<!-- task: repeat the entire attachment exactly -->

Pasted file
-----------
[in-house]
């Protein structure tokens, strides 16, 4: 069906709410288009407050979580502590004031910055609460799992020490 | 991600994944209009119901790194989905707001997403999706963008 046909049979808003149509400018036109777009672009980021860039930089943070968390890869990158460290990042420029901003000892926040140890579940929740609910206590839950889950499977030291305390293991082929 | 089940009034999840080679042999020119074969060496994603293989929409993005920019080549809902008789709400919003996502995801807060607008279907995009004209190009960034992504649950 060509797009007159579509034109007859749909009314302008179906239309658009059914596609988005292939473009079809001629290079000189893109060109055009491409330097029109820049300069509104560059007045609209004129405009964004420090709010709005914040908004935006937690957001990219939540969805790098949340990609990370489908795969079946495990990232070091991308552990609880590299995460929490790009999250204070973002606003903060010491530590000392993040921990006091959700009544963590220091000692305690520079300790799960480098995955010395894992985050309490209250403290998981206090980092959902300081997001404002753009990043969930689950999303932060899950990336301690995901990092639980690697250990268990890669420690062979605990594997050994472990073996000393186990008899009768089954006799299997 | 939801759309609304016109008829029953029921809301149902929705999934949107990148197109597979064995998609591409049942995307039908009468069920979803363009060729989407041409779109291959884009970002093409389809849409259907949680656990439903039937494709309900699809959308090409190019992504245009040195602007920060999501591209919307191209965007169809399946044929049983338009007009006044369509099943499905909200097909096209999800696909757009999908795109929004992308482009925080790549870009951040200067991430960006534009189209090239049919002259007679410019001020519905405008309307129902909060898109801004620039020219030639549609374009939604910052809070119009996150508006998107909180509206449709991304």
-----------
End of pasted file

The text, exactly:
[in-house]
């Protein structure tokens, strides 16, 4: 069906709410288009407050979580502590004031910055609460799992020490 | 991600994944209009119901790194989905707001997403999706963008 046909049979808003149509400018036109777009672009980021860039930089943070968390890869990158460290990042420029901003000892926040140890579940929740609910206590839950889950499977030291305390293991082929 | 089940009034999840080679042999020119074969060496994603293989929409993005920019080549809902008789709400919003996502995801807060607008279907995009004209190009960034992504649950 060509797009007159579509034109007859749909009314302008179906239309658009059914596609988005292939473009079809001629290079000189893109060109055009491409330097029109820049300069509104560059007045609209004129405009964004420090709010709005914040908004935006937690957001990219939540969805790098949340990609990370489908795969079946495990990232070091991308552990609880590299995460929490790009999250204070973002606003903060010491530590000392993040921990006091959700009544963590220091000692305690520079300790799960480098995955010395894992985050309490209250403290998981206090980092959902300081997001404002753009990043969930689950999303932060899950990336301690995901990092639980690697250990268990890669420690062979605990594997050994472990073996000393186990008899009768089954006799299997 | 939801759309609304016109008829029953029921809301149902929705999934949107990148197109597979064995998609591409049942995307039908009468069920979803363009060729989407041409779109291959884009970002093409389809849409259907949680656990439903039937494709309900699809959308090409190019992504245009040195602007920060999501591209919307191209965007169809399946044929049983338009007009006044369509099943499905909200097909096209999800696909757009999908795109929004992308482009925080790549870009951040200067991430960006534009189209090239049919002259007679410019001020519905405008309307129902909060898109801004620039020219030639549609374009939604910052809070119009996150508006998107909180509206449709991304």